US intelligence believes that China is set to establish its first ever permanent naval installation on the Atlantic Ocean. On Sunday The Wall Street Journal revealed key findings of a series of classified intelligence reports that point to China’s military prepping a presence at a deep water port in Equatorial Guinea, on Africa’s east coast.
American officials who spoke to the WSJ indicated that the reports “raise the prospect that Chinese warships would be able to rearm and refit opposite the East Coast of the U.S.—a threat that is setting off alarm bells at the White House and Pentagon.”
Last April, the commander of US Africa Command, Gen. Stephen Townsend, first raised the possibility of this “most significant threat” of a PLA military Atlantic presence during Senate testimony – describing that Beijing is eyeing “a militarily useful naval facility on the Atlantic coast of Africa.”
“By militarily useful I mean something more than a place that they can make port calls and get gas and groceries,” he said at the time. “I’m talking about a port where they can rearm with munitions and repair naval vessels.”
But for all the “alarm” in Washington and the defense establishment, it bears pointing out that Equatorial Guinea is 7,000 miles away from the United States mainland. Additionally the US maintains at least 750 bases across some 80 countries worldwide, including 29 or more known bases stretching from one side of Africa to the other.
China’s first overseas military base was set up in Djibouti in 2017, on the Horn of Africa, and is less than 10 miles from Camp Lemonnier, known as the largest US base in Africa. US officials have long been concerned that along with a Chinese military footprint, Beijing hopes to coerce host countries into signing onto major Chinese investment and infrastructural deals, advancing China’s geopolitical interests in the line with Xi’s Belt and Road Initiative.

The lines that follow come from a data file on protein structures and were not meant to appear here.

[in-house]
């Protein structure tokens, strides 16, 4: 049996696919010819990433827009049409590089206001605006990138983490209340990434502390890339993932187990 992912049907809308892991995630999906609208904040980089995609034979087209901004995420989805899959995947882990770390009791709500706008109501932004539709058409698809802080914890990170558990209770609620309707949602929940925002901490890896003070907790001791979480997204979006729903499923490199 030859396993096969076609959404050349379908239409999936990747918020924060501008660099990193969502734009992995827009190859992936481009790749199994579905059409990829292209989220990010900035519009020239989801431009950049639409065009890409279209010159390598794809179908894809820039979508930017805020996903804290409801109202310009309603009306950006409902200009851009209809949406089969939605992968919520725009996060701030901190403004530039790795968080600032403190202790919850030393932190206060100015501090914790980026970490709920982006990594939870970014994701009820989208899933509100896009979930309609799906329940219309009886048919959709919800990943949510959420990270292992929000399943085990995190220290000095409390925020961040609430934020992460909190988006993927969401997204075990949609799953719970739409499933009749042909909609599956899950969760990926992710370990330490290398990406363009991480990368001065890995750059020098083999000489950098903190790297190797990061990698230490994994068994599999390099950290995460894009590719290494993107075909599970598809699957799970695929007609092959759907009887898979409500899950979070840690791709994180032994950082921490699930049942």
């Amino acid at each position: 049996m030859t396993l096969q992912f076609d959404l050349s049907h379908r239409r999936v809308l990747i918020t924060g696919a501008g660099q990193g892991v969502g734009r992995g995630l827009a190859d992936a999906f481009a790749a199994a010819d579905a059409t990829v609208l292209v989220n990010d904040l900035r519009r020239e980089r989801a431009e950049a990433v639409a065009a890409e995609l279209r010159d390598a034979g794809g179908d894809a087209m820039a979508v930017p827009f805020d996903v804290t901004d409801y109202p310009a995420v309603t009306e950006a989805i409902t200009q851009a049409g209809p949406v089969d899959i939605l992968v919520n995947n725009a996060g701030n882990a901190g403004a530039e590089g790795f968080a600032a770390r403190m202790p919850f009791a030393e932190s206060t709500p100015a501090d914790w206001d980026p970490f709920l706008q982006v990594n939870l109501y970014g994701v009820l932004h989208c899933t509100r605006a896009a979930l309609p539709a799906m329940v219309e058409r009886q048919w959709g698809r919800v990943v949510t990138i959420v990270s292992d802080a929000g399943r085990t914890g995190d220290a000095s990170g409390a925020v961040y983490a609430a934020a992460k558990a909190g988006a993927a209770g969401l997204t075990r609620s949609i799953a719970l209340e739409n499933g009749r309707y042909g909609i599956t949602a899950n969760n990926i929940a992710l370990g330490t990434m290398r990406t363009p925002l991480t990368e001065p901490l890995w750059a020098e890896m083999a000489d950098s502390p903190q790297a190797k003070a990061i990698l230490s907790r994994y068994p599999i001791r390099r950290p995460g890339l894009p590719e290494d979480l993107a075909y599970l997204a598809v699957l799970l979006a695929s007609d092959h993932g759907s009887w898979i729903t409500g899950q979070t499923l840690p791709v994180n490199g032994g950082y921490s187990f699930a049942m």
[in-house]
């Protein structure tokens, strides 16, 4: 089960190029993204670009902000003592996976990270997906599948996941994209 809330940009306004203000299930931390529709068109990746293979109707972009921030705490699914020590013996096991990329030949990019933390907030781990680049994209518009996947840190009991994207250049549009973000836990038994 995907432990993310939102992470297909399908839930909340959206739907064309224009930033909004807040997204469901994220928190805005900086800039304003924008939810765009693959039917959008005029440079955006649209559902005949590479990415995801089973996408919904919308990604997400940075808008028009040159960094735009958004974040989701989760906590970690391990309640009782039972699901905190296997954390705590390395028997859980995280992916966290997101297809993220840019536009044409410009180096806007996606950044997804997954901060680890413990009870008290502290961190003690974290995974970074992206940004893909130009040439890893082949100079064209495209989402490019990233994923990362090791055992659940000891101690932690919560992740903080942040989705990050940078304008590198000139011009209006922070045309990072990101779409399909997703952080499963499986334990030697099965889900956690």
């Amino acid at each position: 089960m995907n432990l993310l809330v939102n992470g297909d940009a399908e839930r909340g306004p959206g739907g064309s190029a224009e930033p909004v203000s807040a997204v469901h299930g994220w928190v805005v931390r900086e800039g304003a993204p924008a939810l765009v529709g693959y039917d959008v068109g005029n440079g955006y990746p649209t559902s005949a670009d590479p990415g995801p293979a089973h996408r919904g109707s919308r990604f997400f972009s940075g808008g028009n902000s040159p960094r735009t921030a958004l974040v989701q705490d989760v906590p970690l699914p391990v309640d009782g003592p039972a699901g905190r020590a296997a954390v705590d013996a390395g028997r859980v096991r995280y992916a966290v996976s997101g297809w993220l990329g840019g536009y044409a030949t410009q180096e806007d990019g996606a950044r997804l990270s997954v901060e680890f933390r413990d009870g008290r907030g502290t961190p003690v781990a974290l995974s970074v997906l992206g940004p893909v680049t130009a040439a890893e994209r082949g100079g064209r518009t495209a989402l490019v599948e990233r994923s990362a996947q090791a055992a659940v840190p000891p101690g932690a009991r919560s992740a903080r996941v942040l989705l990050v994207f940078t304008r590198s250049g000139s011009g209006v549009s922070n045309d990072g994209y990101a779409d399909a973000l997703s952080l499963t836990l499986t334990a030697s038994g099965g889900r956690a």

One US-funded think tank analyst pointed out the following pattern that accompanies Chinese military expansion to foreign countries:
“China doesn’t just build a military base like the U.S.,” said Paul Nantulya, research associate at the Pentagon-funded Africa Center for Strategic Studies. “The Chinese model is very, very different. It combines civilian as well as security elements.”
Chinese state-owned companies have built 100 commercial ports around Africa in the past two decades, according to Chinese government data.
In Equatorial Guinea especially, the US concern is that Beijing can more easily make deeper and lucrative economic inroads as the family-run government of longtime strongman President Teodoro Obiang Nguema Mbasogo (having ruled the tiny country with an iron fist since 1979) is widely perceived as corrupt.
Already China has multiple major construction companies there, and it should be remembered that the West African oil-producing country has been a member of the Organization of the Petroleum Exporting Countries (OPEC) since 2017.
China also trains and arms the country’s national police force. Equatorial Guinea has also in recent years singed Belt & Road memorandums pledging adherence to the initiative.
The WSJ report features satellite imagery and statements of US officials strongly suggesting the Chinese have an eye on Bata in particular, the country’s largest mainland city, on the coast. The report describes that this location “already has a Chinese-built deep-water commercial port on the Gulf of Guinea, and excellent highways link the city to Gabon and the interior of Central Africa.”